Mitigating the COVID-19 Pandemic through Data-Driven Resource Sharing

Posted: 2 Oct 2020 Last revised: 31 Jan 2022

See all articles by Esmaeil Keyvanshokooh

Esmaeil Keyvanshokooh

Department of Information & Operations Management, Mays Business School, Texas A&M University, College Station, TX

Mohammad Fattahi

Department of Technology and Innovation, University of Southern Denmark, Odense, Denmark

Pooyan Kazemian

Department of Operations, Weatherhead School of Management, Case Western Reserve University, Cleveland, OH, USA

Maryam Zokaeinikoo

Department of Biomedical Engineering, Lerner Research Institute, Cleveland Clinic, Cleveland, OH, USA

Kenneth A Freedberg

Harvard Medical School

Date Written: October 1, 2020

Abstract

Outbreaks of COVID-19 in local communities can lead to a sharp increase in demand for limited resources such as mechanical ventilators. To cope with such demand surges, many hospitals in the US and other countries (1) purchased large quantities of mechanical ventilators, and (2) canceled or postponed elective procedures to preserve care capacity (including life-saving ventilators) for patients with COVID-19. These measures resulted in a substantial financial burden to the hospitals and poor outcomes for non-COVID-19 patients, a critical problem our resource sharing method can help mitigate. Given that COVID-19 spreads at varying rates across different regions, there is an opportunity for sharing scarce portable resources to alleviate capacity shortfalls caused by local outbreaks with fewer total resources.

This paper develops a novel data-driven adaptive robust simulation-based optimization (DARSO) methodology for optimal allocation and relocation of mechanical ventilators among different regions and states. Our method proposes an effective affine policy and considers a new type of dynamic uncertainty sets for ventilator demand by leveraging a powerful microsimulation model of COVID-19 spread and intervention. Our main methodological contributions lie in a new policy-guided model and an efficient algorithmic framework that mitigate critical limitations of current robust and stochastic models and make resource-sharing decisions implementable in real-time. Proof of concept is given for sharing ventilators among regions in Ohio and Michigan. Our numerical results suggest that the optimal policy derived from our data-driven adaptive robust model could satisfy ventilator demand during the first pandemic’s peak in Ohio and Michigan with 14% (limited sharing) to 63\% (full sharing) fewer ventilators compared to a no sharing strategy (status quo), thereby allowing hospitals to preserve more elective procedures. Furthermore, we demonstrate that sharing unused ventilators (rather than purchasing new machines) can result in 5% (limited sharing) to 44% (full sharing) lower annual cost, compared to no sharing, considering the transshipment and new ventilator costs. Our DARSO method is flexible and can be readily adopted to inform optimal sharing of other portable resources such as healthcare personnel, personal protective equipment (PPE), and point-of-care testing units.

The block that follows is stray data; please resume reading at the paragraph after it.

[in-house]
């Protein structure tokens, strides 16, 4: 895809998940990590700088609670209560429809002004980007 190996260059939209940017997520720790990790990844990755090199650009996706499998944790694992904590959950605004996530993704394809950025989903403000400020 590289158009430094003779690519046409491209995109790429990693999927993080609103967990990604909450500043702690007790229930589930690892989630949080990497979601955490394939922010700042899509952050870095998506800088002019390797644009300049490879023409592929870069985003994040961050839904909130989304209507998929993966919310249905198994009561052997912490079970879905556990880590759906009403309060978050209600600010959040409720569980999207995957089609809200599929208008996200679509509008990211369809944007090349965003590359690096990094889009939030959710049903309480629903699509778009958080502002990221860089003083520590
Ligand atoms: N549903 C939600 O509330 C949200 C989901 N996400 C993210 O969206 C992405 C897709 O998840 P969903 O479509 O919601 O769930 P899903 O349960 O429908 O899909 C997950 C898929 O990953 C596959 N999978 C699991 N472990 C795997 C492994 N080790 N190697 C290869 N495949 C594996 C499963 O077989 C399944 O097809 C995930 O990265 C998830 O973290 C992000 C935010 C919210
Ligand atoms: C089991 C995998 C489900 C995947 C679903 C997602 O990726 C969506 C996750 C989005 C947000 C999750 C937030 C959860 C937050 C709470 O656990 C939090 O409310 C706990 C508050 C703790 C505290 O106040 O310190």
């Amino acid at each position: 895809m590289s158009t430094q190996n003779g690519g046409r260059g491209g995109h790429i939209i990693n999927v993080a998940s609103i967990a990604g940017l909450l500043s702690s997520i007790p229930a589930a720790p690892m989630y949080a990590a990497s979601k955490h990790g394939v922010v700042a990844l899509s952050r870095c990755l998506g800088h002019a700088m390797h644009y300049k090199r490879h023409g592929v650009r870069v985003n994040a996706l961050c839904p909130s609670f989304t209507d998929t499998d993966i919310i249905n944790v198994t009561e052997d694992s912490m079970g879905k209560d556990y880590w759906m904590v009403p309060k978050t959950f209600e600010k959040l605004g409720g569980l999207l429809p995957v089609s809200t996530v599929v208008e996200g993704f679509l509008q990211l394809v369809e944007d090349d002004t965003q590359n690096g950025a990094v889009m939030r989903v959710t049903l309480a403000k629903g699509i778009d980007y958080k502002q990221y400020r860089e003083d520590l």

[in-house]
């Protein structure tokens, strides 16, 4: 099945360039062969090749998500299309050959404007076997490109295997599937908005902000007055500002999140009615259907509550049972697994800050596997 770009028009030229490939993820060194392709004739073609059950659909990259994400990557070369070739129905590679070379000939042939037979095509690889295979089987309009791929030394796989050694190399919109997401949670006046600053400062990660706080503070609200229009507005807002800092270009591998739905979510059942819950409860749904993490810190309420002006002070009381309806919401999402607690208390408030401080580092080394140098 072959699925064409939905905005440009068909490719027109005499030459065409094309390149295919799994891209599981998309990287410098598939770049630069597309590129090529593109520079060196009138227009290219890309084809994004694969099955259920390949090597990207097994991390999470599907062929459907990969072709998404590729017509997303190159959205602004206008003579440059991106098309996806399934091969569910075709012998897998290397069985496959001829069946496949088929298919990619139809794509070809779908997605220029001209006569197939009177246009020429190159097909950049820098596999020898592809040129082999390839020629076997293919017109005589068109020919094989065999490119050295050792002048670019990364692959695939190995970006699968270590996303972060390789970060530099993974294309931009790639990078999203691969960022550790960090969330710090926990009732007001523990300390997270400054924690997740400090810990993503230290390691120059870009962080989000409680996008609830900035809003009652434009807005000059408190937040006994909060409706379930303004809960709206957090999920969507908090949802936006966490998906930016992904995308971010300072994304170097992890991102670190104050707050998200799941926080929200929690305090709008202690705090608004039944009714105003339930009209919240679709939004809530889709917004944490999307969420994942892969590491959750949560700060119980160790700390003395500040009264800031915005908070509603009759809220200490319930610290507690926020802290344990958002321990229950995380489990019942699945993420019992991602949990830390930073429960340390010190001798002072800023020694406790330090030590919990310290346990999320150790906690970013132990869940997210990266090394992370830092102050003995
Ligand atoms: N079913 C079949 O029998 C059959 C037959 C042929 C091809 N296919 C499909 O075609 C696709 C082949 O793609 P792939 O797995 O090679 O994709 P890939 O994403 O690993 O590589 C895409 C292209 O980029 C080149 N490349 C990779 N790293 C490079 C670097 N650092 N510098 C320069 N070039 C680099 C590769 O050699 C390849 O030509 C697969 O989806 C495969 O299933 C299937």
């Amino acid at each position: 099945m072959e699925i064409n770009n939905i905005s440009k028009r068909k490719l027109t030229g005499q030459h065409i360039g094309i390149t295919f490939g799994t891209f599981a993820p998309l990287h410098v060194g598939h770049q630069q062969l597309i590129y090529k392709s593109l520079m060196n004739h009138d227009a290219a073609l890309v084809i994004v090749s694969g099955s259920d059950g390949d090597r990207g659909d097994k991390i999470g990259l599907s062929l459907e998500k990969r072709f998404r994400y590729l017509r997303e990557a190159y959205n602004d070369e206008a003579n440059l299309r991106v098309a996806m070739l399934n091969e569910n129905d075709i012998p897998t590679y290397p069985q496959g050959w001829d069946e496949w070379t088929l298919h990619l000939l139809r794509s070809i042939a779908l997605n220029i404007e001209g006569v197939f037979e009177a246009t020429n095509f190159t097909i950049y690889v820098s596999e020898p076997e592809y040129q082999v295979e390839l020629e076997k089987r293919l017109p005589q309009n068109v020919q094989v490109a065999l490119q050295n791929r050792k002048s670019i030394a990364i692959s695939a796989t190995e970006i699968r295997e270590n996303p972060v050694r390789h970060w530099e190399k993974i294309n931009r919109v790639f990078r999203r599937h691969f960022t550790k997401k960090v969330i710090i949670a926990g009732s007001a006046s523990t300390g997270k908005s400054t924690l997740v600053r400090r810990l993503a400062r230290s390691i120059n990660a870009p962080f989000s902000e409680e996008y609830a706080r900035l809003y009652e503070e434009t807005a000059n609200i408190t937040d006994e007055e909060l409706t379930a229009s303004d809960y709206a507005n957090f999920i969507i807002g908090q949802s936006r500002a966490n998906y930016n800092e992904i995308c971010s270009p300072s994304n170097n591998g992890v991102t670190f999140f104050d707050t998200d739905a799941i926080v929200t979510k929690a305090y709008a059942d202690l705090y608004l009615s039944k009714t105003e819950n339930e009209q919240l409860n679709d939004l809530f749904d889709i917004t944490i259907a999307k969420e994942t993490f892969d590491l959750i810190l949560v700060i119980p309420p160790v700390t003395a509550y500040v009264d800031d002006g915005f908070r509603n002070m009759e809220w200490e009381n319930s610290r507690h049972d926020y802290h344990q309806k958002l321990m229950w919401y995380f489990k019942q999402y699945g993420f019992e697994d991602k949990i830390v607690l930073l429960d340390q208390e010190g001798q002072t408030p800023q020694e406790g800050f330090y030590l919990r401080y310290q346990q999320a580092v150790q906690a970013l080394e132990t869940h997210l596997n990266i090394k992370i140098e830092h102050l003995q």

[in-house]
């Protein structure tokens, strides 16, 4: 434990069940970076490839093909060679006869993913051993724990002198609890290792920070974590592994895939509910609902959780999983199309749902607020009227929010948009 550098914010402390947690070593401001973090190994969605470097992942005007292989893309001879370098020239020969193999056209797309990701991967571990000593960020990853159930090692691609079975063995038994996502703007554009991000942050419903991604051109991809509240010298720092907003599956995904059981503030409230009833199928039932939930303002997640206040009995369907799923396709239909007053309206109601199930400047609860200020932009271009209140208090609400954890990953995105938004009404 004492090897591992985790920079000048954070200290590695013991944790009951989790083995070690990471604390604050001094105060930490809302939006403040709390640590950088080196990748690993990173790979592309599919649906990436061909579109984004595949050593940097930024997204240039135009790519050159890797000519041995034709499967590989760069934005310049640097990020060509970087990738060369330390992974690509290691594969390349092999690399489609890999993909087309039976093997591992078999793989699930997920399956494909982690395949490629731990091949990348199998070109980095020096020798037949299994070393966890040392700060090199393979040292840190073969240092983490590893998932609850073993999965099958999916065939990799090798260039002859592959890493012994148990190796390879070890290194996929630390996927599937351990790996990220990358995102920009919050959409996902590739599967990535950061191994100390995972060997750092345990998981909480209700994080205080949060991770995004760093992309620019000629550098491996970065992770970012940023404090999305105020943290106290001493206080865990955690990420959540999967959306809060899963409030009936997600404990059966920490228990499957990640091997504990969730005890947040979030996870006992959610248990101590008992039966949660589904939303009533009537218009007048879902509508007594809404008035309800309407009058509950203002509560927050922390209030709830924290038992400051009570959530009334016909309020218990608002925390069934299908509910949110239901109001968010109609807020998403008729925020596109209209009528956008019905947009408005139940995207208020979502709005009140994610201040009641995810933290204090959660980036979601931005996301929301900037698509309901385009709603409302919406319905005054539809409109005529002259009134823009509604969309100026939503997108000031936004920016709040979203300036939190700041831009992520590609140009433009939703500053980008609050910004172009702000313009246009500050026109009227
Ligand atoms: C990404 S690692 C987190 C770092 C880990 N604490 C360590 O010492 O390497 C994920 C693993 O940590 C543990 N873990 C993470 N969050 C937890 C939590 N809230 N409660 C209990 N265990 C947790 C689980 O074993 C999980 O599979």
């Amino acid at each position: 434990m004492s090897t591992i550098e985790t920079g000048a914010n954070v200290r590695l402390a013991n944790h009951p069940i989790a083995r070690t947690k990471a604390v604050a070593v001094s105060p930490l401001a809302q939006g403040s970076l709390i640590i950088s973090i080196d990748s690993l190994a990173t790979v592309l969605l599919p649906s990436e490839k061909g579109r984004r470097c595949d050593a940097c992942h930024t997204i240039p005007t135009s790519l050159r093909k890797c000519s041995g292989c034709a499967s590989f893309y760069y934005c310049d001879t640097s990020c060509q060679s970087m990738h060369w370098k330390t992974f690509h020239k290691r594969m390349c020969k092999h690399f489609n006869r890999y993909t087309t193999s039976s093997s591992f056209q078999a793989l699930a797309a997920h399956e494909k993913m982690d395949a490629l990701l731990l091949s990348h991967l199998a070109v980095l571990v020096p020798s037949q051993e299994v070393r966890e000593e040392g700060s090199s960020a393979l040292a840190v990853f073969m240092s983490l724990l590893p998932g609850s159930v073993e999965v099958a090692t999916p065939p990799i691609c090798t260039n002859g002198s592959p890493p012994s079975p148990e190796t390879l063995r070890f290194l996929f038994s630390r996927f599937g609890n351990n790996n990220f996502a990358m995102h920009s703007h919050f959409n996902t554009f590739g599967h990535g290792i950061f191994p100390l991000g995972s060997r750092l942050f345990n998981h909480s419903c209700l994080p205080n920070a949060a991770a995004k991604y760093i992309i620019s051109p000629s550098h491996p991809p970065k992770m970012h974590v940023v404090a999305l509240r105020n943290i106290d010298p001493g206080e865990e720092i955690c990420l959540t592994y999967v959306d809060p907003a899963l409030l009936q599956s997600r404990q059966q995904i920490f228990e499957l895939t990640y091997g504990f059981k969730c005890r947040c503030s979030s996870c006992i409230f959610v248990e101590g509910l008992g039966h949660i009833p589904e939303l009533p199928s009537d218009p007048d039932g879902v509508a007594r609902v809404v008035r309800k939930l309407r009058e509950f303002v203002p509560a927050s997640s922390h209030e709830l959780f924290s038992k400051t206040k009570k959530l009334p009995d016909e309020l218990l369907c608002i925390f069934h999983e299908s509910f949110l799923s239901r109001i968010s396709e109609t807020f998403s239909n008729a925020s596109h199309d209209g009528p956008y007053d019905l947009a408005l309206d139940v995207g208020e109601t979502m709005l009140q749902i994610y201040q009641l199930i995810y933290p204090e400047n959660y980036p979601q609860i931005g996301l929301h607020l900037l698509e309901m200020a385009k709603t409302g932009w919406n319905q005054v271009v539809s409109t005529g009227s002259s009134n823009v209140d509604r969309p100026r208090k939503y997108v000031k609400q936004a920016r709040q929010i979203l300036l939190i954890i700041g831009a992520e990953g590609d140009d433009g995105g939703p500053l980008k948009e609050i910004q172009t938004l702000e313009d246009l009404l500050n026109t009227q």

Keywords: Data-driven optimization, Simulation, COVID-19

Suggested Citation

Keyvanshokooh, Esmaeil and Fattahi, Mohammad and Kazemian, Pooyan and Zokaeinikoo, Maryam and Freedberg, Kenneth A, Mitigating the COVID-19 Pandemic through Data-Driven Resource Sharing (October 1, 2020). Available at SSRN: https://ssrn.com/abstract=3703181

Esmaeil Keyvanshokooh (Contact Author)

Department of Information & Operations Management, Mays Business School, Texas A&M University, College Station, TX ( email )

210 Olsen Blvd
College Station, TX 77843
United States

Mohammad Fattahi

Department of Technology and Innovation, University of Southern Denmark, Odense, Denmark ( email )

Pooyan Kazemian

Department of Operations, Weatherhead School of Management, Case Western Reserve University, Cleveland, OH, USA ( email )

United States

Maryam Zokaeinikoo

Department of Biomedical Engineering, Lerner Research Institute, Cleveland Clinic, Cleveland, OH, USA ( email )

Kenneth A Freedberg

Harvard Medical School ( email )

25 Shattuck St
Boston, MA 02115
United States

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